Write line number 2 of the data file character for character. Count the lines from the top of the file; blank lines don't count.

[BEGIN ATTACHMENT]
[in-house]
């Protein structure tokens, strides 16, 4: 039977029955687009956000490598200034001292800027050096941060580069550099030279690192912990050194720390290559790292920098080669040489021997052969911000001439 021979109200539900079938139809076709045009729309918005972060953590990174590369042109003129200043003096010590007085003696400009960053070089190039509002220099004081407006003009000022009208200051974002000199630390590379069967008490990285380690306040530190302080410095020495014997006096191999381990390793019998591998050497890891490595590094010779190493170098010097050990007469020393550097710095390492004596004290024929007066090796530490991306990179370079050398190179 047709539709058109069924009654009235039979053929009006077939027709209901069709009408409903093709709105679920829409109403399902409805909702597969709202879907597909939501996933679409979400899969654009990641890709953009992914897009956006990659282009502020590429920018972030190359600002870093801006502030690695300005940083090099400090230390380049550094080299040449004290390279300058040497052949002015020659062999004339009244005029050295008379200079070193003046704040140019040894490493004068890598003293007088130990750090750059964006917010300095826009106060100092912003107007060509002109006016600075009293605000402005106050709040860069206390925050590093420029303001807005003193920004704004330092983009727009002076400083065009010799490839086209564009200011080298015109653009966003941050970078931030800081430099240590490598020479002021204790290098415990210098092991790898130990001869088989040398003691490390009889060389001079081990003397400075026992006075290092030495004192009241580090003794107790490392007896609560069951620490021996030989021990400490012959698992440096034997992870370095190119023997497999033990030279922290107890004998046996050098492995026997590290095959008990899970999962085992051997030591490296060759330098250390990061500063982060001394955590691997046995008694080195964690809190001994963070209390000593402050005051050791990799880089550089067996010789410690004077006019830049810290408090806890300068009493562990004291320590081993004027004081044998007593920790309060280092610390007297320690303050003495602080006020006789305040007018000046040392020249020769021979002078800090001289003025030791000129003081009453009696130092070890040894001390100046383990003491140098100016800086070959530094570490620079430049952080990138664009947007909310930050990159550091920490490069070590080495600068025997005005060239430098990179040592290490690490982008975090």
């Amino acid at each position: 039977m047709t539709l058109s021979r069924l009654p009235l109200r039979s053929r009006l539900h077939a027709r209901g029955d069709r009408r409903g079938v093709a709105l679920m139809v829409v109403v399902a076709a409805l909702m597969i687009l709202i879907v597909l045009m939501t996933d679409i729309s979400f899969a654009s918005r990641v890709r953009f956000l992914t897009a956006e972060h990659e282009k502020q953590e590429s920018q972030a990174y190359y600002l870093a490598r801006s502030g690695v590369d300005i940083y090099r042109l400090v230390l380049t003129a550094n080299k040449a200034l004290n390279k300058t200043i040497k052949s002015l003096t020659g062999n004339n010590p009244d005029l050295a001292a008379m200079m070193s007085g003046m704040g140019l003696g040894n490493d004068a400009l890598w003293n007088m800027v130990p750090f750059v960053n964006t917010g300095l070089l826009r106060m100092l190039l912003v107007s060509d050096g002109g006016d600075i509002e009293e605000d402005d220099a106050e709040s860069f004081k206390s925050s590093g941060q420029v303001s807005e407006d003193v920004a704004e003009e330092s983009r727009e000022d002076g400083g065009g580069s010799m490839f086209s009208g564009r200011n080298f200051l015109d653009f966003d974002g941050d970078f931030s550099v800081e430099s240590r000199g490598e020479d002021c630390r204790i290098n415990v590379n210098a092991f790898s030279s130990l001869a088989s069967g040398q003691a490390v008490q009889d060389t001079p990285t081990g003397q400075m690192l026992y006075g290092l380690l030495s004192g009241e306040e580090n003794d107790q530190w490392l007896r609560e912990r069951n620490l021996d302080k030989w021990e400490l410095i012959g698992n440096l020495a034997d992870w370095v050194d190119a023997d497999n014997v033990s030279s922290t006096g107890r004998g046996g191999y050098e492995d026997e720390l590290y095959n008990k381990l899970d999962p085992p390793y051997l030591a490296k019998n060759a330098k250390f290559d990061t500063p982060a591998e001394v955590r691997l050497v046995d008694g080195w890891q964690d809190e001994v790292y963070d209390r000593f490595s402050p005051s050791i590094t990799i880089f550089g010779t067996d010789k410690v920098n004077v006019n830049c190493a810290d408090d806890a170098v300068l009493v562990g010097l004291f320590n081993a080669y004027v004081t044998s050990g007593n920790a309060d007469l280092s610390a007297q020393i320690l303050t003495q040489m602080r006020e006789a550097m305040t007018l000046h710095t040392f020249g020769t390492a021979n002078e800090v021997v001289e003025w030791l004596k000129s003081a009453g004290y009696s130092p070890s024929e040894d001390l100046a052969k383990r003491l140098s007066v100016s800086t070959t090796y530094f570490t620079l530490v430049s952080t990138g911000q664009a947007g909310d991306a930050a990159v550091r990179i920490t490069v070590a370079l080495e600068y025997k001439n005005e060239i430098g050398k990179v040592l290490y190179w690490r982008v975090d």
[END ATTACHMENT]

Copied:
């Protein structure tokens, strides 16, 4: 039977029955687009956000490598200034001292800027050096941060580069550099030279690192912990050194720390290559790292920098080669040489021997052969911000001439 021979109200539900079938139809076709045009729309918005972060953590990174590369042109003129200043003096010590007085003696400009960053070089190039509002220099004081407006003009000022009208200051974002000199630390590379069967008490990285380690306040530190302080410095020495014997006096191999381990390793019998591998050497890891490595590094010779190493170098010097050990007469020393550097710095390492004596004290024929007066090796530490991306990179370079050398190179 047709539709058109069924009654009235039979053929009006077939027709209901069709009408409903093709709105679920829409109403399902409805909702597969709202879907597909939501996933679409979400899969654009990641890709953009992914897009956006990659282009502020590429920018972030190359600002870093801006502030690695300005940083090099400090230390380049550094080299040449004290390279300058040497052949002015020659062999004339009244005029050295008379200079070193003046704040140019040894490493004068890598003293007088130990750090750059964006917010300095826009106060100092912003107007060509002109006016600075009293605000402005106050709040860069206390925050590093420029303001807005003193920004704004330092983009727009002076400083065009010799490839086209564009200011080298015109653009966003941050970078931030800081430099240590490598020479002021204790290098415990210098092991790898130990001869088989040398003691490390009889060389001079081990003397400075026992006075290092030495004192009241580090003794107790490392007896609560069951620490021996030989021990400490012959698992440096034997992870370095190119023997497999033990030279922290107890004998046996050098492995026997590290095959008990899970999962085992051997030591490296060759330098250390990061500063982060001394955590691997046995008694080195964690809190001994963070209390000593402050005051050791990799880089550089067996010789410690004077006019830049810290408090806890300068009493562990004291320590081993004027004081044998007593920790309060280092610390007297320690303050003495602080006020006789305040007018000046040392020249020769021979002078800090001289003025030791000129003081009453009696130092070890040894001390100046383990003491140098100016800086070959530094570490620079430049952080990138664009947007909310930050990159550091920490490069070590080495600068025997005005060239430098990179040592290490690490982008975090």